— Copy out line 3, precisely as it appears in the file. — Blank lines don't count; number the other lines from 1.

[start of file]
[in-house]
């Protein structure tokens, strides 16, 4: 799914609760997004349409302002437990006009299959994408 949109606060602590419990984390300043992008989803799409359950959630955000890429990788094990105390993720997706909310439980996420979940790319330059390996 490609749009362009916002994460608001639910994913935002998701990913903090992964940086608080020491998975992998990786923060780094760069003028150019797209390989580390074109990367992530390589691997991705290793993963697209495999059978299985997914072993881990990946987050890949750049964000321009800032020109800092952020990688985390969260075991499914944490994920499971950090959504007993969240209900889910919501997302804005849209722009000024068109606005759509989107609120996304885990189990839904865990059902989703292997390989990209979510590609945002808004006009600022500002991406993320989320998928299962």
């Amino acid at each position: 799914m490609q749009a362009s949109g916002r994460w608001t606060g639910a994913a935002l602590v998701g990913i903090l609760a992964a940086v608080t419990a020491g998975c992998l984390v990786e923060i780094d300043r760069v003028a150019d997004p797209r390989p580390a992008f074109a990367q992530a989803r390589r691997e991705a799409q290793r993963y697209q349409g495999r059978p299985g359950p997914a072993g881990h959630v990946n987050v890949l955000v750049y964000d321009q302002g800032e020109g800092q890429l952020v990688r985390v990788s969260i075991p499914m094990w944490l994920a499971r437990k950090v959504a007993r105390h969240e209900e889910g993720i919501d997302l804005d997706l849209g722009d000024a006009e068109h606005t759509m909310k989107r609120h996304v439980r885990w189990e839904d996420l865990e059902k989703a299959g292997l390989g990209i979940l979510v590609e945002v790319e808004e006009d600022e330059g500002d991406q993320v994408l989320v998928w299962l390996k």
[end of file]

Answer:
């Amino acid at each position: 799914m490609q749009a362009s949109g916002r994460w608001t606060g639910a994913a935002l602590v998701g990913i903090l609760a992964a940086v608080t419990a020491g998975c992998l984390v990786e923060i780094d300043r760069v003028a150019d997004p797209r390989p580390a992008f074109a990367q992530a989803r390589r691997e991705a799409q290793r993963y697209q349409g495999r059978p299985g359950p997914a072993g881990h959630v990946n987050v890949l955000v750049y964000d321009q302002g800032e020109g800092q890429l952020v990688r985390v990788s969260i075991p499914m094990w944490l994920a499971r437990k950090v959504a007993r105390h969240e209900e889910g993720i919501d997302l804005d997706l849209g722009d000024a006009e068109h606005t759509m909310k989107r609120h996304v439980r885990w189990e839904d996420l865990e059902k989703a299959g292997l390989g990209i979940l979510v590609e945002v790319e808004e006009d600022e330059g500002d991406q993320v994408l989320v998928w299962l390996k």